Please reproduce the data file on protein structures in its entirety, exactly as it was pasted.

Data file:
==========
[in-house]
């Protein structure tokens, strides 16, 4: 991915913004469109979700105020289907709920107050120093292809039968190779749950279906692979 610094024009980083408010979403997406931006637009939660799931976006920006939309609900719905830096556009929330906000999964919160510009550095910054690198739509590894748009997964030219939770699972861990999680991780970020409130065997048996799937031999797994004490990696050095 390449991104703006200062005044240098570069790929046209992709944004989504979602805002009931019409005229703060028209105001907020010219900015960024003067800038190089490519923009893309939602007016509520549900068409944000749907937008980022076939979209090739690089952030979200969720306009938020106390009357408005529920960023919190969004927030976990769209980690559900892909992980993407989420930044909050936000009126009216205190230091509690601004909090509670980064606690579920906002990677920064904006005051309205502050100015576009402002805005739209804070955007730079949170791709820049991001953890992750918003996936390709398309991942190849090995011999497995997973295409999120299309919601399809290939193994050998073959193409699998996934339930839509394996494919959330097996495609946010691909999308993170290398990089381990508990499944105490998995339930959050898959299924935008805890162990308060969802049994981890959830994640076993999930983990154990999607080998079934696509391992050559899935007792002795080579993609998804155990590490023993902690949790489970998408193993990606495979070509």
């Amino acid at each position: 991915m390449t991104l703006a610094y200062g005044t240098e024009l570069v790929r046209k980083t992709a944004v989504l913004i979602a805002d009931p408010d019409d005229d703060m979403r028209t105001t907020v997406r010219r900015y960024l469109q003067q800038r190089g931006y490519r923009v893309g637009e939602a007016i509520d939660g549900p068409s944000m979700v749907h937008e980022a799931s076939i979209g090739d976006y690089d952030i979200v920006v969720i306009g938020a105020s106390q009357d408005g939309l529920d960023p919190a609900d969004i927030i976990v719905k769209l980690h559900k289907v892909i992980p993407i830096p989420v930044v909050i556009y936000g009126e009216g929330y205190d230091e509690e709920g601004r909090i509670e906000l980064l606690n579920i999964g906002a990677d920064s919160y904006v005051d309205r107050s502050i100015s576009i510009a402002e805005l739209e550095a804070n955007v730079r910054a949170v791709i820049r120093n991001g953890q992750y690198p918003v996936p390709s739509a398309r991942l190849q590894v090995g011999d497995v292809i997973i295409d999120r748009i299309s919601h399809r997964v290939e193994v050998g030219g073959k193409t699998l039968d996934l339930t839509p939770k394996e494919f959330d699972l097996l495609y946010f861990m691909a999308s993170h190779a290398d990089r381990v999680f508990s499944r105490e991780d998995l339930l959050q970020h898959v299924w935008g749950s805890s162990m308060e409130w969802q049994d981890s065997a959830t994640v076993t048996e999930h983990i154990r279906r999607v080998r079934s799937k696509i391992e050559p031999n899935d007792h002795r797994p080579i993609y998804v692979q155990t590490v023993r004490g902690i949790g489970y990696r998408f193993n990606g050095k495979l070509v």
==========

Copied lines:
[in-house]
């Protein structure tokens, strides 16, 4: 991915913004469109979700105020289907709920107050120093292809039968190779749950279906692979 610094024009980083408010979403997406931006637009939660799931976006920006939309609900719905830096556009929330906000999964919160510009550095910054690198739509590894748009997964030219939770699972861990999680991780970020409130065997048996799937031999797994004490990696050095 390449991104703006200062005044240098570069790929046209992709944004989504979602805002009931019409005229703060028209105001907020010219900015960024003067800038190089490519923009893309939602007016509520549900068409944000749907937008980022076939979209090739690089952030979200969720306009938020106390009357408005529920960023919190969004927030976990769209980690559900892909992980993407989420930044909050936000009126009216205190230091509690601004909090509670980064606690579920906002990677920064904006005051309205502050100015576009402002805005739209804070955007730079949170791709820049991001953890992750918003996936390709398309991942190849090995011999497995997973295409999120299309919601399809290939193994050998073959193409699998996934339930839509394996494919959330097996495609946010691909999308993170290398990089381990508990499944105490998995339930959050898959299924935008805890162990308060969802049994981890959830994640076993999930983990154990999607080998079934696509391992050559899935007792002795080579993609998804155990590490023993902690949790489970998408193993990606495979070509």
């Amino acid at each position: 991915m390449t991104l703006a610094y200062g005044t240098e024009l570069v790929r046209k980083t992709a944004v989504l913004i979602a805002d009931p408010d019409d005229d703060m979403r028209t105001t907020v997406r010219r900015y960024l469109q003067q800038r190089g931006y490519r923009v893309g637009e939602a007016i509520d939660g549900p068409s944000m979700v749907h937008e980022a799931s076939i979209g090739d976006y690089d952030i979200v920006v969720i306009g938020a105020s106390q009357d408005g939309l529920d960023p919190a609900d969004i927030i976990v719905k769209l980690h559900k289907v892909i992980p993407i830096p989420v930044v909050i556009y936000g009126e009216g929330y205190d230091e509690e709920g601004r909090i509670e906000l980064l606690n579920i999964g906002a990677d920064s919160y904006v005051d309205r107050s502050i100015s576009i510009a402002e805005l739209e550095a804070n955007v730079r910054a949170v791709i820049r120093n991001g953890q992750y690198p918003v996936p390709s739509a398309r991942l190849q590894v090995g011999d497995v292809i997973i295409d999120r748009i299309s919601h399809r997964v290939e193994v050998g030219g073959k193409t699998l039968d996934l339930t839509p939770k394996e494919f959330d699972l097996l495609y946010f861990m691909a999308s993170h190779a290398d990089r381990v999680f508990s499944r105490e991780d998995l339930l959050q970020h898959v299924w935008g749950s805890s162990m308060e409130w969802q049994d981890s065997a959830t994640v076993t048996e999930h983990i154990r279906r999607v080998r079934s799937k696509i391992e050559p031999n899935d007792h002795r797994p080579i993609y998804v692979q155990t590490v023993r004490g902690i949790g489970y990696r998408f193993n990606g050095k495979l070509v």